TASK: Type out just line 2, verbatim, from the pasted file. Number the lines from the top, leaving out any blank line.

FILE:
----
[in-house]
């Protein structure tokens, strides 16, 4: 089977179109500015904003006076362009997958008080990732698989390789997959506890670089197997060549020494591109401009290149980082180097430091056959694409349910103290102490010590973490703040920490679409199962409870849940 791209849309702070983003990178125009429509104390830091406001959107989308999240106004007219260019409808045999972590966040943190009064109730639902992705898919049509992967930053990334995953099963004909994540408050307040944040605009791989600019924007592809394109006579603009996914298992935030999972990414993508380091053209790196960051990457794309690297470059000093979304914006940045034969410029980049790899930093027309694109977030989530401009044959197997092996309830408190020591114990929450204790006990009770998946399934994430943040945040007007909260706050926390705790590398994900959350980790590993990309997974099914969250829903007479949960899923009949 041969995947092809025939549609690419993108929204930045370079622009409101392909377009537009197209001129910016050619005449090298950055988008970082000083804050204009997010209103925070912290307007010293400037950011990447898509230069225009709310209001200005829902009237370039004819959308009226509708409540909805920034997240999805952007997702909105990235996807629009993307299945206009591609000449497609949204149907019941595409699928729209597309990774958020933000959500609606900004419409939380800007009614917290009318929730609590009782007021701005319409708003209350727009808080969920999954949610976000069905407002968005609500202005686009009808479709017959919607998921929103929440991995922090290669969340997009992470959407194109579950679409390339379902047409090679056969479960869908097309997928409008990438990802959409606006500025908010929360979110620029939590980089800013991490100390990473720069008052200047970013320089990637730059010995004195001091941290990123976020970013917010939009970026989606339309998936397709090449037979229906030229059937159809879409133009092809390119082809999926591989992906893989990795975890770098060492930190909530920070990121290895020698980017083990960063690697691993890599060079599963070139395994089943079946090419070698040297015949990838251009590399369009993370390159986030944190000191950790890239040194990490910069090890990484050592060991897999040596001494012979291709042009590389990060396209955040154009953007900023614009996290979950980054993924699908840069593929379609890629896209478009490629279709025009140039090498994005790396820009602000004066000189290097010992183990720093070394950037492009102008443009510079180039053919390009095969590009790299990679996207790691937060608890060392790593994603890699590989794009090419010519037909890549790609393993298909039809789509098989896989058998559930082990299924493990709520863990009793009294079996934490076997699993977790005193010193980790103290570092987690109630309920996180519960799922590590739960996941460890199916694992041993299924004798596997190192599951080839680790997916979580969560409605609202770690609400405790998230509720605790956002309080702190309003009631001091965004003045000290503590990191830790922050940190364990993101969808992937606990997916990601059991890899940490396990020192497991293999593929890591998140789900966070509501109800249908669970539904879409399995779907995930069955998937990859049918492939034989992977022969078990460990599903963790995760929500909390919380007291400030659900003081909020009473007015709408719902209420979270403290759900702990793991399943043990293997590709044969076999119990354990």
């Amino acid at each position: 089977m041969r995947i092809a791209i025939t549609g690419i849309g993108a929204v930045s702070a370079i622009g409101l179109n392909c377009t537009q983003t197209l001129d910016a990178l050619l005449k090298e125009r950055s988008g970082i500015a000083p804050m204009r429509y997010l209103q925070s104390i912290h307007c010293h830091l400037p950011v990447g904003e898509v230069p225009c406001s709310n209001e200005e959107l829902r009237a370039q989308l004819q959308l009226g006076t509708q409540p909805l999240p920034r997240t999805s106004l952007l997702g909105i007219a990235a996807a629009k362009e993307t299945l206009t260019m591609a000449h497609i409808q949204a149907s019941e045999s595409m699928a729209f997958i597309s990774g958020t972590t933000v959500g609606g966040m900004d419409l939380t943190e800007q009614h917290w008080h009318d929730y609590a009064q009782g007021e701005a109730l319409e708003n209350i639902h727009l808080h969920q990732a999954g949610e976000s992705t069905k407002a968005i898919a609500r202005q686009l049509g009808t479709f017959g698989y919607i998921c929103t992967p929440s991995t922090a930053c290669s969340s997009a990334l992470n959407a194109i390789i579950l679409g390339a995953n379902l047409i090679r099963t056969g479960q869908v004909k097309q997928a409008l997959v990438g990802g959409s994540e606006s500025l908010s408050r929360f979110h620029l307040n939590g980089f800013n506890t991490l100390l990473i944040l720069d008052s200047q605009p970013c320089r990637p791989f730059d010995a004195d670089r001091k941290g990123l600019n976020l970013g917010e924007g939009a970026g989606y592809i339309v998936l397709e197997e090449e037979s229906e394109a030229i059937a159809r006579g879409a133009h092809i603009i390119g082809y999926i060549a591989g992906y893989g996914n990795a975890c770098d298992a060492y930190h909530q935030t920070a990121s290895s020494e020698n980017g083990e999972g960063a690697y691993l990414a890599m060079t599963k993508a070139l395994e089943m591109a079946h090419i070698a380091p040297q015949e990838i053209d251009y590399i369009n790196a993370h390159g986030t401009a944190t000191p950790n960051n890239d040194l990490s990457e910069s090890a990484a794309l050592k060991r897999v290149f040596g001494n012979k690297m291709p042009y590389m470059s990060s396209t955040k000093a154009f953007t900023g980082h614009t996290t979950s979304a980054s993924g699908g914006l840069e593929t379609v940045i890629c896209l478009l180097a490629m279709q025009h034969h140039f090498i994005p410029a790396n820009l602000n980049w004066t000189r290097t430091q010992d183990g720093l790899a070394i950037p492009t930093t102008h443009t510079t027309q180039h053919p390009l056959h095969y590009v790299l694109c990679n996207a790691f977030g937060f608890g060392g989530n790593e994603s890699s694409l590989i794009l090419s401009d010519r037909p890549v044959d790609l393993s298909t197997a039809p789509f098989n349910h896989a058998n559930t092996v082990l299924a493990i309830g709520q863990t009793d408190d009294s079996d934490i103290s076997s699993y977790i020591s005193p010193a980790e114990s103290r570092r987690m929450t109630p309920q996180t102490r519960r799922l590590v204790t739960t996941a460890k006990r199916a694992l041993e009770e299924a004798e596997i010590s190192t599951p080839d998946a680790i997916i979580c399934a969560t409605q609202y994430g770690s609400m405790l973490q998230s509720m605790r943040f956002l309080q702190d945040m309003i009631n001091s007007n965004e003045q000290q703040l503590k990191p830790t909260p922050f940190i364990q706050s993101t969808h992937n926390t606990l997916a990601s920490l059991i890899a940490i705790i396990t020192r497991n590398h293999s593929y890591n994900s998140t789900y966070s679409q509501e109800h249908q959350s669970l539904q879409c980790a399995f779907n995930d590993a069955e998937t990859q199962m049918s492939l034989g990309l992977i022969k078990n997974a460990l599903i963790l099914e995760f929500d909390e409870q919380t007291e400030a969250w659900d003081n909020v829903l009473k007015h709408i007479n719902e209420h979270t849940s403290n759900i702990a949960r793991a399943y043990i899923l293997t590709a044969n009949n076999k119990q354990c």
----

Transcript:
């Protein structure tokens, strides 16, 4: 089977179109500015904003006076362009997958008080990732698989390789997959506890670089197997060549020494591109401009290149980082180097430091056959694409349910103290102490010590973490703040920490679409199962409870849940 791209849309702070983003990178125009429509104390830091406001959107989308999240106004007219260019409808045999972590966040943190009064109730639902992705898919049509992967930053990334995953099963004909994540408050307040944040605009791989600019924007592809394109006579603009996914298992935030999972990414993508380091053209790196960051990457794309690297470059000093979304914006940045034969410029980049790899930093027309694109977030989530401009044959197997092996309830408190020591114990929450204790006990009770998946399934994430943040945040007007909260706050926390705790590398994900959350980790590993990309997974099914969250829903007479949960899923009949 041969995947092809025939549609690419993108929204930045370079622009409101392909377009537009197209001129910016050619005449090298950055988008970082000083804050204009997010209103925070912290307007010293400037950011990447898509230069225009709310209001200005829902009237370039004819959308009226509708409540909805920034997240999805952007997702909105990235996807629009993307299945206009591609000449497609949204149907019941595409699928729209597309990774958020933000959500609606900004419409939380800007009614917290009318929730609590009782007021701005319409708003209350727009808080969920999954949610976000069905407002968005609500202005686009009808479709017959919607998921929103929440991995922090290669969340997009992470959407194109579950679409390339379902047409090679056969479960869908097309997928409008990438990802959409606006500025908010929360979110620029939590980089800013991490100390990473720069008052200047970013320089990637730059010995004195001091941290990123976020970013917010939009970026989606339309998936397709090449037979229906030229059937159809879409133009092809390119082809999926591989992906893989990795975890770098060492930190909530920070990121290895020698980017083990960063690697691993890599060079599963070139395994089943079946090419070698040297015949990838251009590399369009993370390159986030944190000191950790890239040194990490910069090890990484050592060991897999040596001494012979291709042009590389990060396209955040154009953007900023614009996290979950980054993924699908840069593929379609890629896209478009490629279709025009140039090498994005790396820009602000004066000189290097010992183990720093070394950037492009102008443009510079180039053919390009095969590009790299990679996207790691937060608890060392790593994603890699590989794009090419010519037909890549790609393993298909039809789509098989896989058998559930082990299924493990709520863990009793009294079996934490076997699993977790005193010193980790103290570092987690109630309920996180519960799922590590739960996941460890199916694992041993299924004798596997190192599951080839680790997916979580969560409605609202770690609400405790998230509720605790956002309080702190309003009631001091965004003045000290503590990191830790922050940190364990993101969808992937606990997916990601059991890899940490396990020192497991293999593929890591998140789900966070509501109800249908669970539904879409399995779907995930069955998937990859049918492939034989992977022969078990460990599903963790995760929500909390919380007291400030659900003081909020009473007015709408719902209420979270403290759900702990793991399943043990293997590709044969076999119990354990």